7. ^ a b Puelinckx, Jean; et al (2010). "Anzeling (go d') Bloc 5". Index de la Ligne Maginot (in French). fortiff.be. Retrieved 25 May 2010. 
  8. ^ a b Puelinckx, Jean; et al (2010). "Anzeling (go d') Bloc 9". Index de la Ligne Maginot (in French). fortiff.be. Retrieved 25 May 2010. 
  9. ^ Puelinckx, Jean; Aublet, Jean-Louis & Mainguin, Sylvie (2010). "Anzeling (go d') Bloc 1". Index de la Ligne Maginot (in French). fortiff.be. Retrieved 25 May 2010. 
  10. ^ Puelinckx, Jean; et al (2010). "Anzeling (go d') Bloc 2". Index de la Ligne Maginot (in French). fortiff.be. Retrieved 25 May 2010. 
  11. ^ Puelinckx, Jean; et al (2010). "Anzeling (go d') Bloc 3". Index de la Ligne Maginot (in French). fortiff.be. Retrieved 25 May 2010. 
  12. ^ Puelinckx, Jean; et al (2010). "Anzeling (go d') Bloc 4". Index de la Ligne Maginot (in French). fortiff.be. Retrieved 25 May 2010. 
  13. ^ Puelinckx, Jean; et al (2010). "Anzeling (go d') Bloc 7". Index de la Ligne Maginot (in French). fortiff.be. Retrieved 25 May 2010. 
  14. ^ Puelinckx, Jean; et al (2010). "Anzeling (go d') Entrée homme". Index de la Ligne Maginot (in French). fortiff.be. Retrieved 25 May 2010.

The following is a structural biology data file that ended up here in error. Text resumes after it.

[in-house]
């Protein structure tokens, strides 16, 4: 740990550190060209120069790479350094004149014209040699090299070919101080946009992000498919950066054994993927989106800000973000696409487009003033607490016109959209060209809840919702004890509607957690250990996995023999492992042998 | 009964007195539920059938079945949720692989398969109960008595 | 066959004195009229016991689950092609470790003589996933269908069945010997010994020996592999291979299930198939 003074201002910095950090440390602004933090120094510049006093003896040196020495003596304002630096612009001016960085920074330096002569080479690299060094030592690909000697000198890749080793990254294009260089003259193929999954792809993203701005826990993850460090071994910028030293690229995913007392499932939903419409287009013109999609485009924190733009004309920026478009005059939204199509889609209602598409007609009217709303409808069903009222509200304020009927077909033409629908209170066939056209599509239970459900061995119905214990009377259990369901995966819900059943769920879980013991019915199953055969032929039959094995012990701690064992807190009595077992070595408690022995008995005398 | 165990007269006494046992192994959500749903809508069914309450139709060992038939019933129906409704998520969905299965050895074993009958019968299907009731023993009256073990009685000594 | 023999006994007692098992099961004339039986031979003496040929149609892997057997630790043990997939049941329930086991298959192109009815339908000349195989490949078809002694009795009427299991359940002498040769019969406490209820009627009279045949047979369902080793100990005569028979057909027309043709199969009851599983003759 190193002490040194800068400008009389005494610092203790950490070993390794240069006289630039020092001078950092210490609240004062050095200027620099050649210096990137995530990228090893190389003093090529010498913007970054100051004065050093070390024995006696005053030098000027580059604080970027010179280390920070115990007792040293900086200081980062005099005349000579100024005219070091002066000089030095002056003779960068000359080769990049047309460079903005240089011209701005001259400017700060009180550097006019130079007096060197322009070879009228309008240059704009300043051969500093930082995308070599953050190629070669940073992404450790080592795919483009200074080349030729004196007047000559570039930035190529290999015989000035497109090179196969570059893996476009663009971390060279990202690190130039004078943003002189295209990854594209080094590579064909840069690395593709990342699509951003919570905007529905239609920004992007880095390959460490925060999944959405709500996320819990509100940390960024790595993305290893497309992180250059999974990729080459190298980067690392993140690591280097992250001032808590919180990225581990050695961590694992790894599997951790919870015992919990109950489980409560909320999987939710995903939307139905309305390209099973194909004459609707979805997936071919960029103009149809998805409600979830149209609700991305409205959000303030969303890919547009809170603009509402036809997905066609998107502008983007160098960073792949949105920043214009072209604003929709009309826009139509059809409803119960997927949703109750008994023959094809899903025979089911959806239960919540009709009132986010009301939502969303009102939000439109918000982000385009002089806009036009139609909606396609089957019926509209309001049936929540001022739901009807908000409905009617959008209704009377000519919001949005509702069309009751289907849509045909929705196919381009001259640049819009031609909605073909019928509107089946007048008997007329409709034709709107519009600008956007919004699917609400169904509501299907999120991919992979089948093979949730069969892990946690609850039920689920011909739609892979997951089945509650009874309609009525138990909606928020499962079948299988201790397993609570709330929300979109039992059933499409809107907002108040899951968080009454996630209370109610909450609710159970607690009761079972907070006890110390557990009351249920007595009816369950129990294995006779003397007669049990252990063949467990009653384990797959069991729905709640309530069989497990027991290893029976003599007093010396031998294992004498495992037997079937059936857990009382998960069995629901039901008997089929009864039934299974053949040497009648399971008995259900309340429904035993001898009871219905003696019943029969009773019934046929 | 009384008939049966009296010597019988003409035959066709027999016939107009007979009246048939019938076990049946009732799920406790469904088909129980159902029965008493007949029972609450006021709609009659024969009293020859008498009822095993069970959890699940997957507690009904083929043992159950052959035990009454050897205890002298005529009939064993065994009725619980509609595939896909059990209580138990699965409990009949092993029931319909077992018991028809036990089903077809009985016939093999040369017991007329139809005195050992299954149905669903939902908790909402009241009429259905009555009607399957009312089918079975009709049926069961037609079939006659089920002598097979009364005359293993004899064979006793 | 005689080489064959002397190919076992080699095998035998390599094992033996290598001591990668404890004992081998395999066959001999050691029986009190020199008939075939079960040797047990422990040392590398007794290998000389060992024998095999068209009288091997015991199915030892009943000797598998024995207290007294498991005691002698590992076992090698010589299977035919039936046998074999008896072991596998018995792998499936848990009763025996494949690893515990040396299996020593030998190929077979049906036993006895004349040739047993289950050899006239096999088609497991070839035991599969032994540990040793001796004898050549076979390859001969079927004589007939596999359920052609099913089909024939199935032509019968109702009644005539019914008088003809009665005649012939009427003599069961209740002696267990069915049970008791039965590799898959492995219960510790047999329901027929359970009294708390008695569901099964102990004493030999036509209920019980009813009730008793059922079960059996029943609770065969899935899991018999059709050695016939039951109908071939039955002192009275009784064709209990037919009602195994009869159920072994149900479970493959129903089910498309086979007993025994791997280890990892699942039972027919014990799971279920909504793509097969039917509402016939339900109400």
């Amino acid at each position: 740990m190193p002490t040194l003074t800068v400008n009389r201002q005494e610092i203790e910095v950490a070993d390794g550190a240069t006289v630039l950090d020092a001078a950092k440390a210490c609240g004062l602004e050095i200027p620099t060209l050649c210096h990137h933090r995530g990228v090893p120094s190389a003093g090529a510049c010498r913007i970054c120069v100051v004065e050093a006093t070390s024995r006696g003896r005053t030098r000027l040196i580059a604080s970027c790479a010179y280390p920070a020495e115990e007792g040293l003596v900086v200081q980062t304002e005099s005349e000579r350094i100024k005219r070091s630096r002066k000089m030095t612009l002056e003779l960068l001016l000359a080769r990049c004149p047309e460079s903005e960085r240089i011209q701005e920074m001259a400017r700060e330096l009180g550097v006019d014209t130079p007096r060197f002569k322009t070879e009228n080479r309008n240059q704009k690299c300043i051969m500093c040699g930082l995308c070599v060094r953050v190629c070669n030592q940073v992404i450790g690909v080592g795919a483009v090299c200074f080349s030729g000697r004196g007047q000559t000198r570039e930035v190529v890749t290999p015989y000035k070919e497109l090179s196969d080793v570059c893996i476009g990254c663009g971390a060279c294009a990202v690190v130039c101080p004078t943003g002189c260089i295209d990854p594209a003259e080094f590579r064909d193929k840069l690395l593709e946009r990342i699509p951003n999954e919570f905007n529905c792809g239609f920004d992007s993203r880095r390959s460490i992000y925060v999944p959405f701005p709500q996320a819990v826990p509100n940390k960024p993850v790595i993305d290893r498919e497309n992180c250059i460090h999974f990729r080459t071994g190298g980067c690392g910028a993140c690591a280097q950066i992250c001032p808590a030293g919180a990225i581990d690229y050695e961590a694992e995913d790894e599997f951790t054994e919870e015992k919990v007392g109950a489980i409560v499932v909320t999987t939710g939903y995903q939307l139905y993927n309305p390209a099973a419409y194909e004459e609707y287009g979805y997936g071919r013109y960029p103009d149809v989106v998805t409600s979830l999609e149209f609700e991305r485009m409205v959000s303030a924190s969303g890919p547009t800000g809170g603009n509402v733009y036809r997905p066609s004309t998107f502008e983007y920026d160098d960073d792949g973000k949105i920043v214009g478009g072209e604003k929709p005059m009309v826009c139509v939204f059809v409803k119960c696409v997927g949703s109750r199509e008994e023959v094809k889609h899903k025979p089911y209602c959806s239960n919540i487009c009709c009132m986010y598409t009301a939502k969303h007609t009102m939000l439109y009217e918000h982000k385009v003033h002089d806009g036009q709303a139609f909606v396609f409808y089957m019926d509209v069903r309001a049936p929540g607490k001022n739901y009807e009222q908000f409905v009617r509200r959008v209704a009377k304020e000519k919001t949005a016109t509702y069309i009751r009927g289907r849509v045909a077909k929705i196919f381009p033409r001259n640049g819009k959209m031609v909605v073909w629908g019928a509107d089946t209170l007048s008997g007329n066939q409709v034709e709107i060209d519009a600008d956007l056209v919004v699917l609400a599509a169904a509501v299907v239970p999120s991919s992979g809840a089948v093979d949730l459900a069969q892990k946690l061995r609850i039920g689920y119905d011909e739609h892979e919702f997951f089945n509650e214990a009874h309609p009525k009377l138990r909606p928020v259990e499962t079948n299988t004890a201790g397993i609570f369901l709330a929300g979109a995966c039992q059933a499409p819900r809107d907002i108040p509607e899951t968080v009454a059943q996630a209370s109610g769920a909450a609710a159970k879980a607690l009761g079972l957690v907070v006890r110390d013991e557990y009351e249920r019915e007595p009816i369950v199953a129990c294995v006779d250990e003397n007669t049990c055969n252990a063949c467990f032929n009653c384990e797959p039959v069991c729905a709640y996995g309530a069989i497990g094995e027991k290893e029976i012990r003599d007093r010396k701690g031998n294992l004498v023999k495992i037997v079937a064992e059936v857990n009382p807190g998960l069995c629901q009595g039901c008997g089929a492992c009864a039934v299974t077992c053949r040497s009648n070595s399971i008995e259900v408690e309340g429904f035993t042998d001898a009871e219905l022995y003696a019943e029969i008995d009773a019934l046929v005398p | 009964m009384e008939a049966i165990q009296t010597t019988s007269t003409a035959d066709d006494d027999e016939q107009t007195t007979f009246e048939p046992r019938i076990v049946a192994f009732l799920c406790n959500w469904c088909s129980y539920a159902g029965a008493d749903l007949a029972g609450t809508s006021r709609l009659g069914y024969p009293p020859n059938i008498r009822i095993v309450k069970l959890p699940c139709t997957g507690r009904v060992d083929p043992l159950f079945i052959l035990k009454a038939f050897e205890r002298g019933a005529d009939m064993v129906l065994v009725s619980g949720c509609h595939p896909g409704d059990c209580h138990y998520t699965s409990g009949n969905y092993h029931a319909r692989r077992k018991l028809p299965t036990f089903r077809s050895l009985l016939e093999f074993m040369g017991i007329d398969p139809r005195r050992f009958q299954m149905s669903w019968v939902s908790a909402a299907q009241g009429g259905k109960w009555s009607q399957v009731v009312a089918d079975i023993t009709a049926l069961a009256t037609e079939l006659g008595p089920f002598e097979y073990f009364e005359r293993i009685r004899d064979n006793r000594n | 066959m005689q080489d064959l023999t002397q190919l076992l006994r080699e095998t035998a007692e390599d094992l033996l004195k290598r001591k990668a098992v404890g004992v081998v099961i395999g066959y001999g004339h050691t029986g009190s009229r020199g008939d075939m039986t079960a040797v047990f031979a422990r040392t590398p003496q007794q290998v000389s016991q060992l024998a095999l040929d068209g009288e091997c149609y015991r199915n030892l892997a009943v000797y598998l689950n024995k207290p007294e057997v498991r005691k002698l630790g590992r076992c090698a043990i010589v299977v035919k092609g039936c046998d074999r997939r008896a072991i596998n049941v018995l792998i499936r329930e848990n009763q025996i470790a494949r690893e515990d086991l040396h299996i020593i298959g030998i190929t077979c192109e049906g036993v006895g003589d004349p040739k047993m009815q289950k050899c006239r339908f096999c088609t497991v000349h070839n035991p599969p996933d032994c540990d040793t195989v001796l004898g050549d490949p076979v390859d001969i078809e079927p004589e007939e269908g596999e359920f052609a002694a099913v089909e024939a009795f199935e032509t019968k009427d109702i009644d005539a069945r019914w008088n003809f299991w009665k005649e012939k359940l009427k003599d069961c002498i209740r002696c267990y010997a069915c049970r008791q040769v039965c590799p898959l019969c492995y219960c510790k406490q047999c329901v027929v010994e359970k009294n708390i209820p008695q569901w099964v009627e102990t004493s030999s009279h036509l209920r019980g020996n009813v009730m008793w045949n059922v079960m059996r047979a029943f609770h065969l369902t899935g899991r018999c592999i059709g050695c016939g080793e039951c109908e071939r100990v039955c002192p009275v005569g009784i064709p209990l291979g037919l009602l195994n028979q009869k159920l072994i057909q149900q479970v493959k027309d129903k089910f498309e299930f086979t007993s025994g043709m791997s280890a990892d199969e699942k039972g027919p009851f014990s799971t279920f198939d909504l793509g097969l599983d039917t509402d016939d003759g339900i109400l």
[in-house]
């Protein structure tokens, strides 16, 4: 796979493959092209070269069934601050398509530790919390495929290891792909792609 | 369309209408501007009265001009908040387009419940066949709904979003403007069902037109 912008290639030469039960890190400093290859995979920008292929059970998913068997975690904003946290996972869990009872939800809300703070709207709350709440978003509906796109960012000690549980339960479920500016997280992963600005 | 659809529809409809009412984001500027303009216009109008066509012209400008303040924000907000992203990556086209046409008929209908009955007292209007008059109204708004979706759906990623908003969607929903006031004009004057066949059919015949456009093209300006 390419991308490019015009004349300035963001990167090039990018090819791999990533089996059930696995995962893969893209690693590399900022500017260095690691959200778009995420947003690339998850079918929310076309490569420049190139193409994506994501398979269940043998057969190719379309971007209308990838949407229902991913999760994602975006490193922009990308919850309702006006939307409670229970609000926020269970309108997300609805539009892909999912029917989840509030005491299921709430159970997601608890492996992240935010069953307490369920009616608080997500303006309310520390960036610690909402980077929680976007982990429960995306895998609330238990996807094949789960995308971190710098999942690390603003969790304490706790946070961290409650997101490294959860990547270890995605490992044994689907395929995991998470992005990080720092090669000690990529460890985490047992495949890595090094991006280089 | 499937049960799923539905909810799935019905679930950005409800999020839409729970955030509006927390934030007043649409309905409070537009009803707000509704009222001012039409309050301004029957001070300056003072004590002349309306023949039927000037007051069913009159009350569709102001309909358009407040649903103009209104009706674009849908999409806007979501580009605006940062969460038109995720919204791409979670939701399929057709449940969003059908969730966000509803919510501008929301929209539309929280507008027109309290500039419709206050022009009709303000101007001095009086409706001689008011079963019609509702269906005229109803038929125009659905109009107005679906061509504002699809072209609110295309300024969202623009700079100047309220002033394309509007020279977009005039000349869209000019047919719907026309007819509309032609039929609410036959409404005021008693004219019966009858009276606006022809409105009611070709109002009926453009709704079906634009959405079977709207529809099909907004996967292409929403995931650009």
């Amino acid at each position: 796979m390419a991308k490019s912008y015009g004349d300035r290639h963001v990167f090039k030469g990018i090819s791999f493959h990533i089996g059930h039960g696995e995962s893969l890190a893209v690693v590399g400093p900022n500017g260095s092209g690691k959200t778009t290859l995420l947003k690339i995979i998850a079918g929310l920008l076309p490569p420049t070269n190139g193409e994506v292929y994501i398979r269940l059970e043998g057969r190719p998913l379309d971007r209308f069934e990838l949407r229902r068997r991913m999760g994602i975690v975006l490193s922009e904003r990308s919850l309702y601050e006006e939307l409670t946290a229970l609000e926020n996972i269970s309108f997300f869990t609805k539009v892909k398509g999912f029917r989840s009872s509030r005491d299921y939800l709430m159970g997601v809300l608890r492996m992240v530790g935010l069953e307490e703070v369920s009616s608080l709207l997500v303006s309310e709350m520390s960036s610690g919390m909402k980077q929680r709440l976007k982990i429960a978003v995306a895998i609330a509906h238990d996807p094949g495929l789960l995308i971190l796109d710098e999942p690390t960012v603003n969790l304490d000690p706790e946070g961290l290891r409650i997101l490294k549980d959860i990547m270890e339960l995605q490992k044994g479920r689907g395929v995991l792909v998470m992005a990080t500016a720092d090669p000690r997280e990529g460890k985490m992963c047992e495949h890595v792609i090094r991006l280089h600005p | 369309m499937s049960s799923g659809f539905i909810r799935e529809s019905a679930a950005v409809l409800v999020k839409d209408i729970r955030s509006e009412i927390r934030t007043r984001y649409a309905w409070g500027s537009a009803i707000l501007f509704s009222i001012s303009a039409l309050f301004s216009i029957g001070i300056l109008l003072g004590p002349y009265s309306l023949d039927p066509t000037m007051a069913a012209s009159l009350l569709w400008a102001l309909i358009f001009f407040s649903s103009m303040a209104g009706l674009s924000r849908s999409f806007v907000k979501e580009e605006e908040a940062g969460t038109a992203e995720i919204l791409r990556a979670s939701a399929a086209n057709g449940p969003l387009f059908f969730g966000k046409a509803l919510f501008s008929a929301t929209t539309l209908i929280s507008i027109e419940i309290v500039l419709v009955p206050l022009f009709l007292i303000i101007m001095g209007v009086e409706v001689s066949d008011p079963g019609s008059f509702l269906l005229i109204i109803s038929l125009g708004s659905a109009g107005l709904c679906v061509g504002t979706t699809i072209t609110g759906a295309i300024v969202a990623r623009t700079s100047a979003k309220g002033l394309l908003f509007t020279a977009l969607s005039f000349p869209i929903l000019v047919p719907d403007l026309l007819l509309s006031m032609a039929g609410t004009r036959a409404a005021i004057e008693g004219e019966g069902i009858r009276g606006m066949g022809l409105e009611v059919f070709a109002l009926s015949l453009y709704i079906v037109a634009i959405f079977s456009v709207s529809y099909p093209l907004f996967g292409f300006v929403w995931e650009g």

15. ^ a b Puelinckx, Jean; et al (2010). "Anzeling (go d') Entrée munitions". Index de la Ligne Maginot (in French). fortiff.be. Retrieved 25 May 2010. 
  16. ^ Kaufmann 2006, p. 14
  17. ^ Mary, Tome 3, p. 99
  18. ^ Wahl, J.B. "Festungsabschnitt Boulay" (in German). darkplaces.org. Retrieved 25 May 2010. 
  19. ^ Mary, Tome 3, pp. 203, 209
  20. ^ Mary, Tome 5, p. 154
  21. ^ Gautier, Roland (2007). "L'Ouvrage Anzeling" (in French). Camp de Bockange. Retrieved 26 May 2010. 
  22. ^ Mary, Tome 3, p. 234
  23. ^ Mary, Tome 5, p. 139
  24. ^ Mary, Tome 5, p. 165
  25. ^ Mary, Tome 5, p. 171
  26. ^ Mary, Tome 5, p. 175
  27. ^ Wahl, J.-B. "Gros ouvrage (G.O.) de l'Anzeling — A25" (in French). darkplaces.org. 
  28. ^ Donnell, Clayton. "Off the Beaten Path". The Maginot Line. Retrieved 25 May 2010. 

Bibliography[edit]

  • Allcorn, William. The Maginot Line 1928-45. Oxford: Osprey Publishing, 2003. ISBN 1-84176-646-1